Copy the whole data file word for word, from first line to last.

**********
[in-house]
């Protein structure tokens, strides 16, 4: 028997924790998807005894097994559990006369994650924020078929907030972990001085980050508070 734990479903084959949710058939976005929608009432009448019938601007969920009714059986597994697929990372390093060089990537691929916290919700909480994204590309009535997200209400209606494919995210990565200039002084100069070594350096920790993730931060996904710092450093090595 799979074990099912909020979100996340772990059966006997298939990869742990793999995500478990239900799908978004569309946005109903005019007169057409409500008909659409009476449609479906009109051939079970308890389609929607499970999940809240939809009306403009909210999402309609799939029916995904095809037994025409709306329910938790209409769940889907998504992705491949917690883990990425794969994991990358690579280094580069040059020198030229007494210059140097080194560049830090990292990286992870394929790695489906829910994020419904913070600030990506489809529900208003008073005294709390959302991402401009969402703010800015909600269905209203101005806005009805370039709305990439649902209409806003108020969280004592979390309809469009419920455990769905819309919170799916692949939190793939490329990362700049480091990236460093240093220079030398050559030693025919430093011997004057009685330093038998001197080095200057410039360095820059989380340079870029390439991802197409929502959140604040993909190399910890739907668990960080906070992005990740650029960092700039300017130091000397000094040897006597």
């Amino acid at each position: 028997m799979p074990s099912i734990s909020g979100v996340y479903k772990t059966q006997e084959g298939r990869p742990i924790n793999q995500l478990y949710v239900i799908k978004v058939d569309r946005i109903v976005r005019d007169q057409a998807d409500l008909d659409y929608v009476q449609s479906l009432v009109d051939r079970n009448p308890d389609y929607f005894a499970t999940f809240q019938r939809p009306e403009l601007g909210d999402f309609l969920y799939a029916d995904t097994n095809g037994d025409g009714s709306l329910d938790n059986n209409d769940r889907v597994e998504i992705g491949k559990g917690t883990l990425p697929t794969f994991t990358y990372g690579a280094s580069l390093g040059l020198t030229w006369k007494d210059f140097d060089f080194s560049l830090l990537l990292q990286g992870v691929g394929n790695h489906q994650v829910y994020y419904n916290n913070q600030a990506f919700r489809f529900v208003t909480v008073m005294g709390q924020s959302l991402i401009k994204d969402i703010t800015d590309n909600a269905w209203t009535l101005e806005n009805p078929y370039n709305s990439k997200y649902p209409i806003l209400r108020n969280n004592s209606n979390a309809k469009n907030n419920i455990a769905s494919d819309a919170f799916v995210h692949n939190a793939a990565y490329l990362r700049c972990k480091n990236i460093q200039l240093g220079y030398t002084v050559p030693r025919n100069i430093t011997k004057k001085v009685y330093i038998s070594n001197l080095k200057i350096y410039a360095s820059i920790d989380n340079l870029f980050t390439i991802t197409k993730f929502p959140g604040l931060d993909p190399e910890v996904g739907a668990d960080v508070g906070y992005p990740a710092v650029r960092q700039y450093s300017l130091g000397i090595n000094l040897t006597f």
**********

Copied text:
[in-house]
């Protein structure tokens, strides 16, 4: 028997924790998807005894097994559990006369994650924020078929907030972990001085980050508070 734990479903084959949710058939976005929608009432009448019938601007969920009714059986597994697929990372390093060089990537691929916290919700909480994204590309009535997200209400209606494919995210990565200039002084100069070594350096920790993730931060996904710092450093090595 799979074990099912909020979100996340772990059966006997298939990869742990793999995500478990239900799908978004569309946005109903005019007169057409409500008909659409009476449609479906009109051939079970308890389609929607499970999940809240939809009306403009909210999402309609799939029916995904095809037994025409709306329910938790209409769940889907998504992705491949917690883990990425794969994991990358690579280094580069040059020198030229007494210059140097080194560049830090990292990286992870394929790695489906829910994020419904913070600030990506489809529900208003008073005294709390959302991402401009969402703010800015909600269905209203101005806005009805370039709305990439649902209409806003108020969280004592979390309809469009419920455990769905819309919170799916692949939190793939490329990362700049480091990236460093240093220079030398050559030693025919430093011997004057009685330093038998001197080095200057410039360095820059989380340079870029390439991802197409929502959140604040993909190399910890739907668990960080906070992005990740650029960092700039300017130091000397000094040897006597």
């Amino acid at each position: 028997m799979p074990s099912i734990s909020g979100v996340y479903k772990t059966q006997e084959g298939r990869p742990i924790n793999q995500l478990y949710v239900i799908k978004v058939d569309r946005i109903v976005r005019d007169q057409a998807d409500l008909d659409y929608v009476q449609s479906l009432v009109d051939r079970n009448p308890d389609y929607f005894a499970t999940f809240q019938r939809p009306e403009l601007g909210d999402f309609l969920y799939a029916d995904t097994n095809g037994d025409g009714s709306l329910d938790n059986n209409d769940r889907v597994e998504i992705g491949k559990g917690t883990l990425p697929t794969f994991t990358y990372g690579a280094s580069l390093g040059l020198t030229w006369k007494d210059f140097d060089f080194s560049l830090l990537l990292q990286g992870v691929g394929n790695h489906q994650v829910y994020y419904n916290n913070q600030a990506f919700r489809f529900v208003t909480v008073m005294g709390q924020s959302l991402i401009k994204d969402i703010t800015d590309n909600a269905w209203t009535l101005e806005n009805p078929y370039n709305s990439k997200y649902p209409i806003l209400r108020n969280n004592s209606n979390a309809k469009n907030n419920i455990a769905s494919d819309a919170f799916v995210h692949n939190a793939a990565y490329l990362r700049c972990k480091n990236i460093q200039l240093g220079y030398t002084v050559p030693r025919n100069i430093t011997k004057k001085v009685y330093i038998s070594n001197l080095k200057i350096y410039a360095s820059i920790d989380n340079l870029f980050t390439i991802t197409k993730f929502p959140g604040l931060d993909p190399e910890v996904g739907a668990d960080v508070g906070y992005p990740a710092v650029r960092q700039y450093s300017l130091g000397i090595n000094l040897t006597f």